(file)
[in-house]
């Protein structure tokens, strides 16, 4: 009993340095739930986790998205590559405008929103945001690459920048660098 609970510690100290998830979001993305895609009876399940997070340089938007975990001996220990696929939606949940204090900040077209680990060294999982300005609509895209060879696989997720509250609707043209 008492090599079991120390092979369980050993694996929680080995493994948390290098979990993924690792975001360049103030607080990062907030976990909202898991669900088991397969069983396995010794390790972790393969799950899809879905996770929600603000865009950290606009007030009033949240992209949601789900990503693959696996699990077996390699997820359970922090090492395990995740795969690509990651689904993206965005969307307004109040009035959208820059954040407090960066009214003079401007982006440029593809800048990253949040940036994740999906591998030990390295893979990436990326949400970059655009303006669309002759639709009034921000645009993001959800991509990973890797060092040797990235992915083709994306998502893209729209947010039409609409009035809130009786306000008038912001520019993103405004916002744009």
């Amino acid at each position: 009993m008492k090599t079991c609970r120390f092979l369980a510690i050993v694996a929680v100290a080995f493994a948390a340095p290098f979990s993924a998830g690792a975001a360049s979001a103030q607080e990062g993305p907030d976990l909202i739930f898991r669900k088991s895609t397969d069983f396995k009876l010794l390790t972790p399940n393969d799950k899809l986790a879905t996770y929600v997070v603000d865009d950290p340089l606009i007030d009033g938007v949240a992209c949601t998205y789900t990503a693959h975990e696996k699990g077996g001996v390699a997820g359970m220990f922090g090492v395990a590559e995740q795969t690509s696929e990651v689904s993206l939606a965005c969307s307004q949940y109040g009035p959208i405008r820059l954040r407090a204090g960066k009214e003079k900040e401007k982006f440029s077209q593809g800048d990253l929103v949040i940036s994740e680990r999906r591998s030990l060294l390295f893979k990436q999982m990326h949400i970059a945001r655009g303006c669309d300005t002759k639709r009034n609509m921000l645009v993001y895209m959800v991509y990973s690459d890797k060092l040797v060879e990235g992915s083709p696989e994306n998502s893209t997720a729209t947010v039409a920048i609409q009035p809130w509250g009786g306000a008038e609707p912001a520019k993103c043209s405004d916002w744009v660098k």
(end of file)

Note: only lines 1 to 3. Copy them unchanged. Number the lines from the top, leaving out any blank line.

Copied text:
[in-house]
């Protein structure tokens, strides 16, 4: 009993340095739930986790998205590559405008929103945001690459920048660098 609970510690100290998830979001993305895609009876399940997070340089938007975990001996220990696929939606949940204090900040077209680990060294999982300005609509895209060879696989997720509250609707043209 008492090599079991120390092979369980050993694996929680080995493994948390290098979990993924690792975001360049103030607080990062907030976990909202898991669900088991397969069983396995010794390790972790393969799950899809879905996770929600603000865009950290606009007030009033949240992209949601789900990503693959696996699990077996390699997820359970922090090492395990995740795969690509990651689904993206965005969307307004109040009035959208820059954040407090960066009214003079401007982006440029593809800048990253949040940036994740999906591998030990390295893979990436990326949400970059655009303006669309002759639709009034921000645009993001959800991509990973890797060092040797990235992915083709994306998502893209729209947010039409609409009035809130009786306000008038912001520019993103405004916002744009």
């Amino acid at each position: 009993m008492k090599t079991c609970r120390f092979l369980a510690i050993v694996a929680v100290a080995f493994a948390a340095p290098f979990s993924a998830g690792a975001a360049s979001a103030q607080e990062g993305p907030d976990l909202i739930f898991r669900k088991s895609t397969d069983f396995k009876l010794l390790t972790p399940n393969d799950k899809l986790a879905t996770y929600v997070v603000d865009d950290p340089l606009i007030d009033g938007v949240a992209c949601t998205y789900t990503a693959h975990e696996k699990g077996g001996v390699a997820g359970m220990f922090g090492v395990a590559e995740q795969t690509s696929e990651v689904s993206l939606a965005c969307s307004q949940y109040g009035p959208i405008r820059l954040r407090a204090g960066k009214e003079k900040e401007k982006f440029s077209q593809g800048d990253l929103v949040i940036s994740e680990r999906r591998s030990l060294l390295f893979k990436q999982m990326h949400i970059a945001r655009g303006c669309d300005t002759k639709r009034n609509m921000l645009v993001y895209m959800v991509y990973s690459d890797k060092l040797v060879e990235g992915s083709p696989e994306n998502s893209t997720a729209t947010v039409a920048i609409q009035p809130w509250g009786g306000a008038e609707p912001a520019k993103c043209s405004d916002w744009v660098k």